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A cultural envoy plays it lightly

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Li Yundi is in Europe to promote his latest album the Red Piano, a collection of Chinese music. Li Min / China Daily

Pianist pledges to promote chinese music globally

Li Yundi winds down after his daily three hours’ practice. The classical pianist is garbed in a white slim-fit suit top, tight black trousers and a pair of black suede shoes. On a tea table lie his Emporio Armani sunglasses.

In an interview lasting almost an hour on the top floor of the EMI Music building in London’s posh West End, Li’s answers are delivered allegrissimo, or very quickly, the lyrics being predominantly Chinese, but with snatches of English along the way.

But back to the looks. Li says he is not attached to any particular "famous brand", but adds that he is a kind of representative for the Italian men’s fashion line Ermenegildo Zegna.

"They design my suits and tailcoats that I wear at performances. I think the brand fits my style well."

Just when you start to think Li’s kit couldn’t be any more Western, a bracelet that is green and watermelon red jumps out. This Chinese symbol of good luck is on his right forearm.

Li soon makes it clear that he thinks there is more to Chinese culture than good luck charms.

"Chinese culture is as great as others. We have many great books and poems ... but there is only one concerto composed by the Chinese. There should be more," he says, referring to the Yellow River Piano Concerto, based on a patriotic cantata composed by Xian Xinghai in 1939.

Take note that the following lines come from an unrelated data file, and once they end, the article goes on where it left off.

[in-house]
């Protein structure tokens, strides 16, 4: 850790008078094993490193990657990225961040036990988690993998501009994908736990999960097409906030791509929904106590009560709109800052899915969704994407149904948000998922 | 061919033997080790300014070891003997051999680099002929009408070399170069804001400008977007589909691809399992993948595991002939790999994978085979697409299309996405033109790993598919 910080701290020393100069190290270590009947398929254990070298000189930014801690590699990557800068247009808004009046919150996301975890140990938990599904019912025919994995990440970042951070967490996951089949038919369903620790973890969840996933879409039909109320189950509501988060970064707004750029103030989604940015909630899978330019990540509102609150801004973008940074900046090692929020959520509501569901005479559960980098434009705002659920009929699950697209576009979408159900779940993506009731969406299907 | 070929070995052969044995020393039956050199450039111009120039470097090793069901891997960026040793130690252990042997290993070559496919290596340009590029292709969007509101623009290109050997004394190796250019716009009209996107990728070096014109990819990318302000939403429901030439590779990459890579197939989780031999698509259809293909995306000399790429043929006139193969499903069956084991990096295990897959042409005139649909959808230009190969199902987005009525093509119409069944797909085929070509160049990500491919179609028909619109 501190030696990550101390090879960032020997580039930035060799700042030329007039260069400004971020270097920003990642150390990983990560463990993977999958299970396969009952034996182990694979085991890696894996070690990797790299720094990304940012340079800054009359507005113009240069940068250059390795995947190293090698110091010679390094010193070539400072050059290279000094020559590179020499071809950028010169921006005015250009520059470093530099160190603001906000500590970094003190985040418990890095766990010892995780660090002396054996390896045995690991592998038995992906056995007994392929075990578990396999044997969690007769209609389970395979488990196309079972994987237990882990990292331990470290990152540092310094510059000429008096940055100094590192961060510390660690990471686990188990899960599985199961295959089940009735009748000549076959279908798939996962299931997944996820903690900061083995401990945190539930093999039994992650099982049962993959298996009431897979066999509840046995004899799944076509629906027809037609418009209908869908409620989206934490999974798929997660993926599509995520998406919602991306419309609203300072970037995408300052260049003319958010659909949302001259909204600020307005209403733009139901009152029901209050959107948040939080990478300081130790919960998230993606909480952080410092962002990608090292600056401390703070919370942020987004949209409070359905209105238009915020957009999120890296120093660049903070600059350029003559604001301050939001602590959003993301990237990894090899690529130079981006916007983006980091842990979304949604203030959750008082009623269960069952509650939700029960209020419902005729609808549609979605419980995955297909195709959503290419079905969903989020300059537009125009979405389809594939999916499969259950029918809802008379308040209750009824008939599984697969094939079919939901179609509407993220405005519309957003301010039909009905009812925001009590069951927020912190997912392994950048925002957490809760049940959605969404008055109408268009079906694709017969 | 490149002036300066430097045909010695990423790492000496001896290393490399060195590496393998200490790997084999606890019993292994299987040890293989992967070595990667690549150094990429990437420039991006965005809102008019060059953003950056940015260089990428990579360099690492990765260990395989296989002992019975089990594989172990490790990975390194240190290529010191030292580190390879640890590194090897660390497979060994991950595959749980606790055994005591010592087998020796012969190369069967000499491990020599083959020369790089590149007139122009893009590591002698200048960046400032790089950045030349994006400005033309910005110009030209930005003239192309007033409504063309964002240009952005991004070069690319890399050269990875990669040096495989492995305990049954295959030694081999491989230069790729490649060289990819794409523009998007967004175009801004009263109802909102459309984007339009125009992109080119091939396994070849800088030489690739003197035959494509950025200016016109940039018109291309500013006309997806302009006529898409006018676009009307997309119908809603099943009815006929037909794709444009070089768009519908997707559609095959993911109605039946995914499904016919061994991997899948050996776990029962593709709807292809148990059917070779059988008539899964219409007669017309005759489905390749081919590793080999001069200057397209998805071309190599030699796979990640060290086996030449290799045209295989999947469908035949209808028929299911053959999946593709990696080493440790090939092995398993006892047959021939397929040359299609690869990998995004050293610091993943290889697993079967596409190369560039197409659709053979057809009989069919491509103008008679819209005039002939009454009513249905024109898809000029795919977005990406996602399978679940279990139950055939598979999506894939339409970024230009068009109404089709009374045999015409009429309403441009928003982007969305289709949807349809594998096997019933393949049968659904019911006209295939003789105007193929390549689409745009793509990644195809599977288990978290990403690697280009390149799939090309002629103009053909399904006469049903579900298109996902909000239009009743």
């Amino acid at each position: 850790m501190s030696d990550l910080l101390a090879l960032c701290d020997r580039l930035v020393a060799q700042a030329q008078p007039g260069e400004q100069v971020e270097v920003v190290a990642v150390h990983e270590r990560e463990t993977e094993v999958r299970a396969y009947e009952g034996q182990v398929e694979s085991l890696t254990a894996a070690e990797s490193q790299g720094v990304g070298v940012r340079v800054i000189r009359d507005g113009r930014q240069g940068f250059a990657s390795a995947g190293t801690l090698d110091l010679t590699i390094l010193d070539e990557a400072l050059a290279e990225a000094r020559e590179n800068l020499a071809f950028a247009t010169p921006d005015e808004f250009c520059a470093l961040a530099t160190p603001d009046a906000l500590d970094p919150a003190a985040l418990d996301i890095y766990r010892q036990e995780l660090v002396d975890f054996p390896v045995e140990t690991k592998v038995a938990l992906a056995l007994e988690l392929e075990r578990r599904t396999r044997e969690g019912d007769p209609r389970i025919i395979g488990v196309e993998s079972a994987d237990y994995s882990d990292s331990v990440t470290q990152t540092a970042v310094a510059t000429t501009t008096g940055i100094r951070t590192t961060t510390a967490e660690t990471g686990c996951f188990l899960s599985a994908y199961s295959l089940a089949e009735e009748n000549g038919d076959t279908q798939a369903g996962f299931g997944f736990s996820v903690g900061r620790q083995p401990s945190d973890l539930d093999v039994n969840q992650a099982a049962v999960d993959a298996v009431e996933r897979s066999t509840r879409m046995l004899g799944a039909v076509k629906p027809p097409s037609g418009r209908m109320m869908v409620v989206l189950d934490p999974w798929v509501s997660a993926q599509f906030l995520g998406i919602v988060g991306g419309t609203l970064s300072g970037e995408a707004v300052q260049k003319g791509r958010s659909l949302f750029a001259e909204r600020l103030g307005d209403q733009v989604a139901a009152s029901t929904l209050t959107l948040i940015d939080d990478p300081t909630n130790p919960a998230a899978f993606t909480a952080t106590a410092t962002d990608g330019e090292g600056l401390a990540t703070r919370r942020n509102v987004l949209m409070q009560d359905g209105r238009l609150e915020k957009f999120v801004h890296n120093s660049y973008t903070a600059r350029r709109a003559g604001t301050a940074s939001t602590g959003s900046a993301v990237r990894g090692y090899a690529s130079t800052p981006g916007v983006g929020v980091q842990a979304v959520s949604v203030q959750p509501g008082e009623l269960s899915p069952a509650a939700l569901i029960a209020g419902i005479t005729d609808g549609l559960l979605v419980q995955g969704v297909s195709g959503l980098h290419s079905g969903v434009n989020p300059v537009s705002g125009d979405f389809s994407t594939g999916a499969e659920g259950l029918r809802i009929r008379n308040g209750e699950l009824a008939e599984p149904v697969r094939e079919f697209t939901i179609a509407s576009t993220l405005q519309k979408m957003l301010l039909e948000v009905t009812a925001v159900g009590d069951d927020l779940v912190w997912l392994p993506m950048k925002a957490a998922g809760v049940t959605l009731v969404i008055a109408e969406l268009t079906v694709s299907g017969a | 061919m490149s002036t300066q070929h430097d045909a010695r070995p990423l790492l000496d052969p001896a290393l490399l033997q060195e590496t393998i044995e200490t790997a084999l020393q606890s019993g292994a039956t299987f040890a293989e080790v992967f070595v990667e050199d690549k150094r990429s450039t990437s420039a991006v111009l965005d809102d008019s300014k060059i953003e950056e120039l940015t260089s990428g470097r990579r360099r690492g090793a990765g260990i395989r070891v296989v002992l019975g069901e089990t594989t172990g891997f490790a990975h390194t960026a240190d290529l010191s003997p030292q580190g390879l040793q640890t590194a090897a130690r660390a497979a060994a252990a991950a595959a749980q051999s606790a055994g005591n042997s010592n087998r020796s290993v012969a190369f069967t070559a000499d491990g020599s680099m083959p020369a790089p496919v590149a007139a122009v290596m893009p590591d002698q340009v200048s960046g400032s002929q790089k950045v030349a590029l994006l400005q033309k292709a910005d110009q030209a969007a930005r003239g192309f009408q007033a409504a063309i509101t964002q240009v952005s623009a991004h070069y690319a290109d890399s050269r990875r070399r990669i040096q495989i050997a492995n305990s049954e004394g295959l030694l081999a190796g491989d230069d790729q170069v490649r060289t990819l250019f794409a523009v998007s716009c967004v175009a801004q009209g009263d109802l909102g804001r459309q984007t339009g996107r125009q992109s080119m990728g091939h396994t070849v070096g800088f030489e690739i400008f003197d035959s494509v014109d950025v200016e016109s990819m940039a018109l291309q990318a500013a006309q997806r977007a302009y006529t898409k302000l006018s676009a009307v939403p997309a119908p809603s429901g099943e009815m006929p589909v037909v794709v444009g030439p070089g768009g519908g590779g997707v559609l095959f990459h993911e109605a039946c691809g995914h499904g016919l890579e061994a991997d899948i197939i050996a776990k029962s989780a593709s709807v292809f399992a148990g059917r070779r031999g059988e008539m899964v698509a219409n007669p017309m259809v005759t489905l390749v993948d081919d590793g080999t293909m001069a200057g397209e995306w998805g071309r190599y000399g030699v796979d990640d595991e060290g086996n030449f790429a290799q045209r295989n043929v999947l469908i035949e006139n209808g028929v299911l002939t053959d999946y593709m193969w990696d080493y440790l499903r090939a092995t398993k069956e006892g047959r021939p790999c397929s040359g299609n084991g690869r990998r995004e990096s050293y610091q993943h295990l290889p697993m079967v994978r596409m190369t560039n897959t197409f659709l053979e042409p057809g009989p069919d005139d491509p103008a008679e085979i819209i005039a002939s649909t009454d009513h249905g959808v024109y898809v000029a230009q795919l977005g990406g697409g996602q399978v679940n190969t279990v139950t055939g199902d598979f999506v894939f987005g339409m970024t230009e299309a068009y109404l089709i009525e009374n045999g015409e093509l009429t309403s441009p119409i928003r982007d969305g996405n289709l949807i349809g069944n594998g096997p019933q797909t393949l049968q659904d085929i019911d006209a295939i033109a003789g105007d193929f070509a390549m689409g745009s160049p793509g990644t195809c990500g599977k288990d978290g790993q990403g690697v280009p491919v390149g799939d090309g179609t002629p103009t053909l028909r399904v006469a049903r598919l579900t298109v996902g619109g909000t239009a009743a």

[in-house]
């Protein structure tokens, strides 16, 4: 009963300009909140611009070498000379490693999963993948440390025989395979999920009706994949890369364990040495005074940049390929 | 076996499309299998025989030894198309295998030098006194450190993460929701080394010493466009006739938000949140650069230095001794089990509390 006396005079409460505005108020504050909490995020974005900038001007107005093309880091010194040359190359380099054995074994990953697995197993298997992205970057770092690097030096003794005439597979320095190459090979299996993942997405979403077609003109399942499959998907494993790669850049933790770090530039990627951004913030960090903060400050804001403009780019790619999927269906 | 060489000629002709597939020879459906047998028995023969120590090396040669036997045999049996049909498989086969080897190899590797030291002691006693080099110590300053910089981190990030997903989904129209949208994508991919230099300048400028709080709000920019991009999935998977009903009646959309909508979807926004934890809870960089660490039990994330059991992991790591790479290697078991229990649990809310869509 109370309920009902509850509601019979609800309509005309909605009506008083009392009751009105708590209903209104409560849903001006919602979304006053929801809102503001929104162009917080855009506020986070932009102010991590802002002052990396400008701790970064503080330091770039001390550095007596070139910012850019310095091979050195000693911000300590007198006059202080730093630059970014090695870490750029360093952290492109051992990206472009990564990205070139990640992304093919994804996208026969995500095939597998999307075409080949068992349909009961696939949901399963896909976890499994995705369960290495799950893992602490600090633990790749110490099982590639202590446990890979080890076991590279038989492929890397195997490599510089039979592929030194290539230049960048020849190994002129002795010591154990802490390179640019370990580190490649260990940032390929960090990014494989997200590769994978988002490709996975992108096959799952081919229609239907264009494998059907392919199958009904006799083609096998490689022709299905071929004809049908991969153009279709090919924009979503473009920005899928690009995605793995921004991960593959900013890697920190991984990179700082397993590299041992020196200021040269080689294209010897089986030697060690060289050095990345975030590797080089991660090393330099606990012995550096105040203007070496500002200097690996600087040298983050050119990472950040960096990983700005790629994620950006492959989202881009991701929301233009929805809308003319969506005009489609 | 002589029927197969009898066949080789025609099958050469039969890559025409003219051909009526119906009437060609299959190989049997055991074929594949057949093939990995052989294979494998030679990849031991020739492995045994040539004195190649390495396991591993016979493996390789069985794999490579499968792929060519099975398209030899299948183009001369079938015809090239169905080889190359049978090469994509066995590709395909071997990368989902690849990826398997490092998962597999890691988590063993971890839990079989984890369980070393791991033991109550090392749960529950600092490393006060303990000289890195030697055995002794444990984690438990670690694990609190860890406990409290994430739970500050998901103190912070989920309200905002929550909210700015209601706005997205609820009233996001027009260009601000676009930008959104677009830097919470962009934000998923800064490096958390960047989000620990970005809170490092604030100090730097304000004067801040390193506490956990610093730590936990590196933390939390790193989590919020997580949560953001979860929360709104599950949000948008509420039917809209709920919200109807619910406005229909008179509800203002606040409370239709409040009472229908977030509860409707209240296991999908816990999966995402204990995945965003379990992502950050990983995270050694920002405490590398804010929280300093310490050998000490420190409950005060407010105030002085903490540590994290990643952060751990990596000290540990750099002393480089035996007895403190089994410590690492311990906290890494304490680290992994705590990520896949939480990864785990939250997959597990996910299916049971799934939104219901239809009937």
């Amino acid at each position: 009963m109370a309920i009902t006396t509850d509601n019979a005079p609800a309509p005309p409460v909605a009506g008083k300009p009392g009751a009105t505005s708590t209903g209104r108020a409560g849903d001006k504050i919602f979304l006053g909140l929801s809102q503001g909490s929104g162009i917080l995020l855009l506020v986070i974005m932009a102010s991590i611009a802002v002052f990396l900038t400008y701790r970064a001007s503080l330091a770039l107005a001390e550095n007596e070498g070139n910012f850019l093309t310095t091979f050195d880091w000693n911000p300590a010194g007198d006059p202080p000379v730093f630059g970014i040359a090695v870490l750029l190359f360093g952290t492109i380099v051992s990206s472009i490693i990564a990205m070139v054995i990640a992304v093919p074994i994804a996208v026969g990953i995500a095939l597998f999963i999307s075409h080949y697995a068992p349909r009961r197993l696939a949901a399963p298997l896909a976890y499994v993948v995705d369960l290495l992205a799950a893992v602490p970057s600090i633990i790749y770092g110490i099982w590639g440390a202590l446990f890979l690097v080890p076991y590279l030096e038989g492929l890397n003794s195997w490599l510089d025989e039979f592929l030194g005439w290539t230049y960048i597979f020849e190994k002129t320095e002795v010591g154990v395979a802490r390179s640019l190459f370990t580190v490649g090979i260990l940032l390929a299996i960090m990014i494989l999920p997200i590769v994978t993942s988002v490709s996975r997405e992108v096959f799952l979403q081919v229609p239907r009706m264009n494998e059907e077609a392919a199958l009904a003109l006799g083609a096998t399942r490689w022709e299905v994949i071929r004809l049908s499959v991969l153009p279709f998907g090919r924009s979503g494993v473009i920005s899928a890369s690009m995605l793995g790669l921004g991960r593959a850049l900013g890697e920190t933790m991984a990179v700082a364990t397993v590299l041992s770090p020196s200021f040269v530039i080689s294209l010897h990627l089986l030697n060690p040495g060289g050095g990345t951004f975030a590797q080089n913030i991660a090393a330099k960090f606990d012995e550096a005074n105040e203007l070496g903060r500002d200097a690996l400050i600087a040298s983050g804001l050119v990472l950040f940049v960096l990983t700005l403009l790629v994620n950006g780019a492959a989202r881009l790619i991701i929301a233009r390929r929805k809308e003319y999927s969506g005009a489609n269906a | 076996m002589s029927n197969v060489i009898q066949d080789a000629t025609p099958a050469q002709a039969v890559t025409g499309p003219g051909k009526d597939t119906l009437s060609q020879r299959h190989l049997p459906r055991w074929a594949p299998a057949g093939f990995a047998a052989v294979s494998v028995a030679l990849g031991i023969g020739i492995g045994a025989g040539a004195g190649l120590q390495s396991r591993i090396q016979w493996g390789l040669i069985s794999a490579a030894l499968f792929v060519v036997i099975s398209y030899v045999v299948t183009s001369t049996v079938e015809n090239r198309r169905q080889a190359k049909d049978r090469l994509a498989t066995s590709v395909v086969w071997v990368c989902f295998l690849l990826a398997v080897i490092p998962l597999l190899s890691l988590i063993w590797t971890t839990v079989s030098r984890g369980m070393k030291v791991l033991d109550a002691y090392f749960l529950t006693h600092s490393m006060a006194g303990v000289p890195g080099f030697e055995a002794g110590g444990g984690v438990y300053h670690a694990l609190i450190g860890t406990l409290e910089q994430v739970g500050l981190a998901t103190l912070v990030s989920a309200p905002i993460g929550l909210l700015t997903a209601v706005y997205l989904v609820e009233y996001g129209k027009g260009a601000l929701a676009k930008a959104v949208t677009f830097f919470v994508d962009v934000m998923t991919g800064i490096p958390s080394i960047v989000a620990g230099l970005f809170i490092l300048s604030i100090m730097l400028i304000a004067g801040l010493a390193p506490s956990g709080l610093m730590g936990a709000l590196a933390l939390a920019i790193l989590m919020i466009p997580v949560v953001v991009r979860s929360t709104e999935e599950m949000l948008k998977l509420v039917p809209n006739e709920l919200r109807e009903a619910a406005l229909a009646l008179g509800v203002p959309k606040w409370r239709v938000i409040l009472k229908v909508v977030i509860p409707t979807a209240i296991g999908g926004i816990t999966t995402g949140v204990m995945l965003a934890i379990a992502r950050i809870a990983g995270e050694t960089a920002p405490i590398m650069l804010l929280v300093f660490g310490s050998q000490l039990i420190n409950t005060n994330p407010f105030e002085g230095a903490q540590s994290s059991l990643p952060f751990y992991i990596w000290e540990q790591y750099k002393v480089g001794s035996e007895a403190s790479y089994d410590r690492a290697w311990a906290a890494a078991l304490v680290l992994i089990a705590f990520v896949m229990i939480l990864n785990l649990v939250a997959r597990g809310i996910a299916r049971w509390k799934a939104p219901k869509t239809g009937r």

Ten years after becoming famous by playing the music of Western composers, Li is doing a bit of role reversal, playing Chinese music to Western audiences.

"They listen to Beethoven, Chopin and Bach every day, and they might get excited with something different," Li says.

He is in Europe to promote Red Piano, his latest album and his first collection of Chinese music, and he expects his fans in Europe to get to know more about China through his performance.

The album includes In That Place Wholly Faraway, a folk song from the western province of Qinghai that he has played at his solo concerts as encores, and The Yellow River Piano Concerto.

Li says he chose all of the tracks, and it took him about a week to finish the recording in the National Center for the Performing Arts, next to the Forbidden City in Beijing.

Apart from London, he will perform in 10 other European cities, including Turin, Paris, Munich, and Leipzig during the three-week tour.

Li has long acted as a musical envoy, putting Chinese audiences in touch with Western classical music. For example, without his delicate touch the finer points of Chopin’s works would simply have been lost to them.

It has been more than a decade since Li won first prize at the International Chopin Piano Competition in Warsaw in 2000, when he was 18, but he says his understanding of music has changed little since then.

Music, he says, is a means of emotional exchange.